Holiday Travel: Planes, Trains but Forget the Automobiles

by Phil Kehres*
Special to iVoryTowerz

Despite the commonly held notions of holiday travel, it doesn’t always have to be nerve-wracking and atrocious. Cutting out the car will do you a lot of good.

This past week, I had my first experience traveling from the Washington, D.C. metro area to my home in Cleveland during a holiday without a car. I flew direct from Baltimore-Washington Marshall International Airport (BWI) to Cleveland Hopkins International Airport. By the end of the day, I had taken five different forms of transit. None of them was a car. All of them were smooth and efficient, and cheaper than almost any option involving a car. I’m not sure why the park-and-pay-through-the-nose method continues to be so popular.

My flight left at 8:05 p.m., so I left my job in Arlington, VA at about 4:15 p.m. and hopped on the DC Metro subway to Union Station ($1.35). There, I caught the MARC, the Maryland commuter train, to BWI station ($6.00), where a free shuttle took me straight to the airport. I flew to Cleveland, and from the airport, I took the Rapid Transit ($2.00 — also interesting is that Cleveland was actually the first U.S. city to have a direct transit link to its airport) to a station within one block on my friend’s apartment.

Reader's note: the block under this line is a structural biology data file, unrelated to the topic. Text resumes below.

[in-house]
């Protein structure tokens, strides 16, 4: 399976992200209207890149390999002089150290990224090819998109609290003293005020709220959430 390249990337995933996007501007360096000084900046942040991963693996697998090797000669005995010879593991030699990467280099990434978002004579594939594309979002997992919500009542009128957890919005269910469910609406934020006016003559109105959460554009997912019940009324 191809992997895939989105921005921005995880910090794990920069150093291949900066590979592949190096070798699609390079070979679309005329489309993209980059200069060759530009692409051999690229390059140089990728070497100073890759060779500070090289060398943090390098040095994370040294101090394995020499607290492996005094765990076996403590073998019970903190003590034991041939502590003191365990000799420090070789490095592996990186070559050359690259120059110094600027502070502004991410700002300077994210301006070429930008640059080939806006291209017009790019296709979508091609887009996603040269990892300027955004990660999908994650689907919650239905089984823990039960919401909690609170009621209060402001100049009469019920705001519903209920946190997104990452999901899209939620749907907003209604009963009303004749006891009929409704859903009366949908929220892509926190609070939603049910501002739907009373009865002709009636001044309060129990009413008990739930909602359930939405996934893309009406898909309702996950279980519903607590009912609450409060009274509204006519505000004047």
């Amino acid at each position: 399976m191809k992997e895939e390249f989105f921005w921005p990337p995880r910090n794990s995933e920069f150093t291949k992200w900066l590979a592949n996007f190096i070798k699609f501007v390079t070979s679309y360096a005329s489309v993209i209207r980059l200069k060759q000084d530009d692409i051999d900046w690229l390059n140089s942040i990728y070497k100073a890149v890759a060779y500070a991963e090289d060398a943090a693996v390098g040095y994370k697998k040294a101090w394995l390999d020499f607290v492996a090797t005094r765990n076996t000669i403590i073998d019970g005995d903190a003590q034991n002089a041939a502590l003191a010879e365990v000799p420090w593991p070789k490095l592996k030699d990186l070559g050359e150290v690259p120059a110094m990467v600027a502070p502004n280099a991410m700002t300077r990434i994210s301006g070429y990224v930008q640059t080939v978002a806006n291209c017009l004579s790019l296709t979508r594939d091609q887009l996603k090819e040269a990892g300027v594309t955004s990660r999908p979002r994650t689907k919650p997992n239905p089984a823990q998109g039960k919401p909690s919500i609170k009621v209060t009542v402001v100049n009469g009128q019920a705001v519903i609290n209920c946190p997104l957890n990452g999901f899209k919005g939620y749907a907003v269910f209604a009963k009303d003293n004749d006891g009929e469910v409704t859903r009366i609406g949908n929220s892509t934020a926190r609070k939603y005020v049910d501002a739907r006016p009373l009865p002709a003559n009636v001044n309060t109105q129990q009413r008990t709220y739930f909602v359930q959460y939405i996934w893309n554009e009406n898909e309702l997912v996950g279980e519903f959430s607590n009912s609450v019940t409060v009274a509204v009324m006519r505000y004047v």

All told, it took about as long as driving to Cleveland would have taken (though that is mostly because I got to the airport much earlier than I needed to), but aside from dealing with crowds for five minutes at Union Station, it was an infinitely less stressful experience.

Using mass transit on either end of a flight has myriad benefits. It’s more efficient and reliable than driving — you don’t have to worry about accidents, other idiots on the road or the labyrinth that airport parking lots have become. It’s cheaper — no paying for parking or gas. It’s also more relaxing. You can catch up on a good bit of reading and lose yourself in some good music rather than focusing on the road. Perhaps most importantly, it’s environmentally friendly. Flying kills the environment, so why kill it more by driving on both ends of your trip?

What really saddens me is that most people still don’t get it. I was one of eight people that hopped on the Rapid when I got to Cleveland. Most of the other 200 people on my flight headed straight to the parking garage, taxis or their pre-arranged pickup. People, listen up: your complaints about holiday travel will ring hollow with me as long as you continue to choose the least efficient mode of transportation. Do yourself a favor and give up control for once. Stop worrying and learn to love mass transit. Trust me; it’ll be better for the both of us, because I won’t have to hear so much of your trite whining.

*Phil Kehres is one of the authors of Excuse Me, Is That Your Blog?

(To read another view on holiday travel, please see "A Letter to U.S. Airways: Flying the Corporate Skies.")

(The photo of the DC Metro is by ChrisDag via Flickr, using a Creative Commons license. The photographer employed a fish-eye lens to produce the rounded effect.)

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